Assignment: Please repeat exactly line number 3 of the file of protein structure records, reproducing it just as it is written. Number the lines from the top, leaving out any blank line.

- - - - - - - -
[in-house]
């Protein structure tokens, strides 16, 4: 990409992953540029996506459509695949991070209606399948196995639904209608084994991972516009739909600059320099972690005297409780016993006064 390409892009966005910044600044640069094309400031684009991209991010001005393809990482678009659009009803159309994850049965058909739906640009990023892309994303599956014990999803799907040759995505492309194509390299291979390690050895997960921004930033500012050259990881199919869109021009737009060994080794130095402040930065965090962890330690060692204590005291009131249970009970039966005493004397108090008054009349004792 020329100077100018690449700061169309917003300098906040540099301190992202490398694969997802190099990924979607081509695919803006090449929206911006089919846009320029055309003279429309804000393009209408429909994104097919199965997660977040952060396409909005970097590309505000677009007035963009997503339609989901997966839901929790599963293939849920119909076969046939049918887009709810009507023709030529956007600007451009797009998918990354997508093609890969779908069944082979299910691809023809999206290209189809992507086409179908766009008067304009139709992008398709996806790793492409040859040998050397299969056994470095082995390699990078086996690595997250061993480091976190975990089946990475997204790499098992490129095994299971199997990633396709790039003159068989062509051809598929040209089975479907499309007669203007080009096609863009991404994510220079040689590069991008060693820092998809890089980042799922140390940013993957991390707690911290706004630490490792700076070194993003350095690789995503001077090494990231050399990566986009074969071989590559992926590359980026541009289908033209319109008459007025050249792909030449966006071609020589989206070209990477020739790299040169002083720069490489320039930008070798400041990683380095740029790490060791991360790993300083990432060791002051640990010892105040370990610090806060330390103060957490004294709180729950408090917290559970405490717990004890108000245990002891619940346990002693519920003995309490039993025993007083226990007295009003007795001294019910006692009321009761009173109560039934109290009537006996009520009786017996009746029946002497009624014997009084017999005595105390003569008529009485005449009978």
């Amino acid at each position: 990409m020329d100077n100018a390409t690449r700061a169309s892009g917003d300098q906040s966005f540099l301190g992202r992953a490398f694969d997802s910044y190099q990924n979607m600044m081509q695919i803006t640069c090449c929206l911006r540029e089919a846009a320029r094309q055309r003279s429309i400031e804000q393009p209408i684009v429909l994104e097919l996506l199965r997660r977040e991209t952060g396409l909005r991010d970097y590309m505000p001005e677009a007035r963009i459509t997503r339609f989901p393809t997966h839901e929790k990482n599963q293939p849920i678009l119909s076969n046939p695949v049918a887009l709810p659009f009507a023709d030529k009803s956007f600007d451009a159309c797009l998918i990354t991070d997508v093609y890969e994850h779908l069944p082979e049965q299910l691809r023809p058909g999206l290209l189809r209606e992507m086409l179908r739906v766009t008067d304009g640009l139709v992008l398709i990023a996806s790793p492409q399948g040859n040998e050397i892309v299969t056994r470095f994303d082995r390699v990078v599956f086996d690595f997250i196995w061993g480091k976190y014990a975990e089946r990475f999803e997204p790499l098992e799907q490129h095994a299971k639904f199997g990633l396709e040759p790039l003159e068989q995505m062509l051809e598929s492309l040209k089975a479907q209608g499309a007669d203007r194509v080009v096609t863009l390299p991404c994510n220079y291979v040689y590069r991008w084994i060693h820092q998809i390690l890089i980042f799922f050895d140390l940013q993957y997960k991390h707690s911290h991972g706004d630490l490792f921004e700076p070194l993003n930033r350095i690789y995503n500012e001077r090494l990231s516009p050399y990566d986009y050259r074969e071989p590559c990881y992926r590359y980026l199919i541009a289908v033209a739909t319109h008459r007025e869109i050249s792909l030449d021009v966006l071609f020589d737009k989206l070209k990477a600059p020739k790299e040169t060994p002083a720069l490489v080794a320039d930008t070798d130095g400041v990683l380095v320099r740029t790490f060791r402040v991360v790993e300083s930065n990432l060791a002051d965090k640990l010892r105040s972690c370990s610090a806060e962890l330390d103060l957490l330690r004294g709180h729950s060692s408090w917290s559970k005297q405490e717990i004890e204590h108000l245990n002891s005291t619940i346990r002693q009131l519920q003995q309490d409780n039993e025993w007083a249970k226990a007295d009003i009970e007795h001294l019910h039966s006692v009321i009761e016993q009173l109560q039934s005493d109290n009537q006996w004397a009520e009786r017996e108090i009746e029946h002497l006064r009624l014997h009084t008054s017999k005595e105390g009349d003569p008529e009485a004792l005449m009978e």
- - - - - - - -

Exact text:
């Amino acid at each position: 990409m020329d100077n100018a390409t690449r700061a169309s892009g917003d300098q906040s966005f540099l301190g992202r992953a490398f694969d997802s910044y190099q990924n979607m600044m081509q695919i803006t640069c090449c929206l911006r540029e089919a846009a320029r094309q055309r003279s429309i400031e804000q393009p209408i684009v429909l994104e097919l996506l199965r997660r977040e991209t952060g396409l909005r991010d970097y590309m505000p001005e677009a007035r963009i459509t997503r339609f989901p393809t997966h839901e929790k990482n599963q293939p849920i678009l119909s076969n046939p695949v049918a887009l709810p659009f009507a023709d030529k009803s956007f600007d451009a159309c797009l998918i990354t991070d997508v093609y890969e994850h779908l069944p082979e049965q299910l691809r023809p058909g999206l290209l189809r209606e992507m086409l179908r739906v766009t008067d304009g640009l139709v992008l398709i990023a996806s790793p492409q399948g040859n040998e050397i892309v299969t056994r470095f994303d082995r390699v990078v599956f086996d690595f997250i196995w061993g480091k976190y014990a975990e089946r990475f999803e997204p790499l098992e799907q490129h095994a299971k639904f199997g990633l396709e040759p790039l003159e068989q995505m062509l051809e598929s492309l040209k089975a479907q209608g499309a007669d203007r194509v080009v096609t863009l390299p991404c994510n220079y291979v040689y590069r991008w084994i060693h820092q998809i390690l890089i980042f799922f050895d140390l940013q993957y997960k991390h707690s911290h991972g706004d630490l490792f921004e700076p070194l993003n930033r350095i690789y995503n500012e001077r090494l990231s516009p050399y990566d986009y050259r074969e071989p590559c990881y992926r590359y980026l199919i541009a289908v033209a739909t319109h008459r007025e869109i050249s792909l030449d021009v966006l071609f020589d737009k989206l070209k990477a600059p020739k790299e040169t060994p002083a720069l490489v080794a320039d930008t070798d130095g400041v990683l380095v320099r740029t790490f060791r402040v991360v790993e300083s930065n990432l060791a002051d965090k640990l010892r105040s972690c370990s610090a806060e962890l330390d103060l957490l330690r004294g709180h729950s060692s408090w917290s559970k005297q405490e717990i004890e204590h108000l245990n002891s005291t619940i346990r002693q009131l519920q003995q309490d409780n039993e025993w007083a249970k226990a007295d009003i009970e007795h001294l019910h039966s006692v009321i009761e016993q009173l109560q039934s005493d109290n009537q006996w004397a009520e009786r017996e108090i009746e029946h002497l006064r009624l014997h009084t008054s017999k005595e105390g009349d003569p008529e009485a004792l005449m009978e």